“I cosponsored House Bill 2626 because I support transparency and believe it’s important for everyone to know where money comes from in political campaigns. This law now requires all government entities to publish campaign finance reports on their websites,” said Hinojosa. “This allows anyone from the public to easily find and review these reports. Having easy access to these reports is important because it helps the voters make informed decisions when they vote and it keeps candidates and officeholders accountable for how they use money in campaigns. This law helps strengthen our democratic process.”
As cosponsor, Hinojosa joined with Sen. Charles Perry, R-Lubbock, to guide the measure through the Texas Senate.
Perry was the sponsor of House Bill 2626.
As sponsor, Perry was the main lawmaker who led that bill through the Senate after the House of Representatives had approved it.
The author of House Bill 2626 was Rep. Carl Tepper, R-Lubbock.
As the author, Tepper was the state legislator – also known as the primary author – who filed House Bill 2626 and guided it through the legislative process.
“Filed” is used to refer to a measure that has been introduced into the legislative process and given a number.
Rep. Jeff Leach, R-McKinney, joined Tepper – with Tepper’s permission – as an author of House Bill 2626. In that role, Leach helped Tepper guide House Bill 2626 through the House of Representatives.
For several decades, a state agency known as the Texas Ethics Commission has maintained and made accessible campaign finance reports for individuals directly involved at the state level.
As a result of a statewide vote in 1991, the campaign finance reports for officeholders and candidates for statewide office and the Texas Legislature, among other professions and entities, are required to be submitted to, and maintained by, the Texas Ethics Commission for the main purpose of increasing confidence by the public in its elected leaders at the highest levels in state government.
The purpose of House Bill 2626 was to bring such transparency to campaign finance reports at the local levels of government.
A bill is a type of legislative measure that requires passage by the House of Representatives and the Senate and action by the governor in order to become effective. A bill is the primary means used to create and change the laws of the state.
Texans have expressed concerns regarding the difficulty of obtaining campaign finance reports for candidates who file with entities other than the Texas Ethics Commission, Tepper explained in the bill analysis of House Bill 2626.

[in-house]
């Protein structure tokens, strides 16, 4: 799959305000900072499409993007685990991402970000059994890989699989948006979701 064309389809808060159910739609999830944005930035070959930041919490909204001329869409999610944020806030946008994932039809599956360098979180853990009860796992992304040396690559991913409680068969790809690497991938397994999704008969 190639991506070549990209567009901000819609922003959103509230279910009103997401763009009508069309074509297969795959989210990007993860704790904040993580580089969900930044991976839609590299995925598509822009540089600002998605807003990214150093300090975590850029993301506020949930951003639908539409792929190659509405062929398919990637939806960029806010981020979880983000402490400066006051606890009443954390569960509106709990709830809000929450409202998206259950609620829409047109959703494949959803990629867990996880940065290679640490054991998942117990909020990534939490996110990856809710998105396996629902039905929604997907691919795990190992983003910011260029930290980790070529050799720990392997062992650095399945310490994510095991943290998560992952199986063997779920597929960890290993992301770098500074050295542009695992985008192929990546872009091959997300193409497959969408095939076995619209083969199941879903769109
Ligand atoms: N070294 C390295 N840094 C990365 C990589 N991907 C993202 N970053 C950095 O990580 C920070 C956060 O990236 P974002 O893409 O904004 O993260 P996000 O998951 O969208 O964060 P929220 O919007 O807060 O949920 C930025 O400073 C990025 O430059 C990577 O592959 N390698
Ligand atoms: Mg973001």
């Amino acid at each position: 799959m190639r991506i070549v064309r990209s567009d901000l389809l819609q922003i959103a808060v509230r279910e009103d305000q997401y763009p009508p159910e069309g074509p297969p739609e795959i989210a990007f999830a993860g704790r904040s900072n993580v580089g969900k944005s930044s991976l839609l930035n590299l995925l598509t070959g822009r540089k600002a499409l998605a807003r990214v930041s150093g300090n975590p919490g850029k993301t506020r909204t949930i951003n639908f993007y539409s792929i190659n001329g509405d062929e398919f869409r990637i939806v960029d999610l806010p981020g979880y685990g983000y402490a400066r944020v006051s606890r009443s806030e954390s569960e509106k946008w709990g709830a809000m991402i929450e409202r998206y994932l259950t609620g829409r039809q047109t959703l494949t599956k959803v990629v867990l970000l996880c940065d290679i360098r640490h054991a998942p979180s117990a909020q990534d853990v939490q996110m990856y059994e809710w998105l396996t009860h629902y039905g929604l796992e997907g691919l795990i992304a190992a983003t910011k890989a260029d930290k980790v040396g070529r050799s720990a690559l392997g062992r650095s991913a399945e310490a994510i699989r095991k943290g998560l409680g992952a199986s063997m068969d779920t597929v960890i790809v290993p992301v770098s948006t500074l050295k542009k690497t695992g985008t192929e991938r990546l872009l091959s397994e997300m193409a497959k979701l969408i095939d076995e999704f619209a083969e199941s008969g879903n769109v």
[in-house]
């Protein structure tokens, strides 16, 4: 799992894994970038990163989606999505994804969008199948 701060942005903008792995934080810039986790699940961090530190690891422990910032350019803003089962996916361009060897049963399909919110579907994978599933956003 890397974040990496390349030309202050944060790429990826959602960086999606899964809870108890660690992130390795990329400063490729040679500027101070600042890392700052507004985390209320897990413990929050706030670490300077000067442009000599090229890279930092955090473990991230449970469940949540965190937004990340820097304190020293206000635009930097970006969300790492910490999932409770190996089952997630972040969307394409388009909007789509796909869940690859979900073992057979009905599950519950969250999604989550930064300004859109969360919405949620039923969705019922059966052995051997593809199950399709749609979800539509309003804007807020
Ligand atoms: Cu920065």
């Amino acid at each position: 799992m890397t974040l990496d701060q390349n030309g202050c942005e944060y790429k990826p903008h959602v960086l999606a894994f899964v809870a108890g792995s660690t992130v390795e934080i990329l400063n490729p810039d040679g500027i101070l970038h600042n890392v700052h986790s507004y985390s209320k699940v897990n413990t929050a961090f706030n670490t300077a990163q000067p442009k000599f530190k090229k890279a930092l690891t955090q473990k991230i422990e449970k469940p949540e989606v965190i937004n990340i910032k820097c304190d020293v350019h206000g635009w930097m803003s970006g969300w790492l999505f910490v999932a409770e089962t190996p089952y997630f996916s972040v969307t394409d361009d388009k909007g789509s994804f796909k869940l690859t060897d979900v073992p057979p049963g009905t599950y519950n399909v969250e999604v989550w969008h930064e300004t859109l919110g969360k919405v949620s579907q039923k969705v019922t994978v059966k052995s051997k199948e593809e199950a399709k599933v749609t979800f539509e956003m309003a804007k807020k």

A bill analysis is a document prepared for all bills and joint resolutions reported out of legislative committee.
A bill analysis may include background information on the measure, a statement of purpose or intent, and an analysis of the content of the measure.
“In order to increase transparency, all political subdivisions that accept campaign finance reports from candidates should be required to make such reports publicly accessible online,” Tepper stated. “House Bill 2626 seeks to address this issue by requiring any political subdivision that receives campaign finance reports to make the reports publicly available on a website and maintain the report online for at least five years.
Other key provisions of House Bill 2626 are:
• House Bill 2626 amends (changes) Section 254.0401, Election Code, by adding Subsections (b), (e-1), and (h), as follows:
(b) Requires the clerk or secretary of a political subdivision’s governing body or, if the governing body does not have a clerk or secretary, the governing body’s presiding officer to make a report filed with the political subdivision by a candidate, officeholder, or specific-purpose committee under Subchapter B (Political Reporting Generally) available to the public on the political subdivision’s Internet website not later than the 10th business day after the date the report is received;
(e-1) Authorizes the authority with whom the report is filed, before making the report available on the Internet as required by Subsection (b), to remove each portion, other than city, state, and zip code, of the address of a person listed as having made a political contribution to the person filing the report. Requires that the address information removed remain available on the report maintained in the authority’s office; and
(h) Requires that a report made available on an Internet website under Section 254.0401 (Availability of Reports on Internet) be accessible on that website until the fifth anniversary of the date the report is first made available.
For more on this and other Texas legislative news stories that affect the Rio Grande Valley metropolitan region, please log on to Titans of the Texas Legislature (TitansoftheTexasLegislature.com).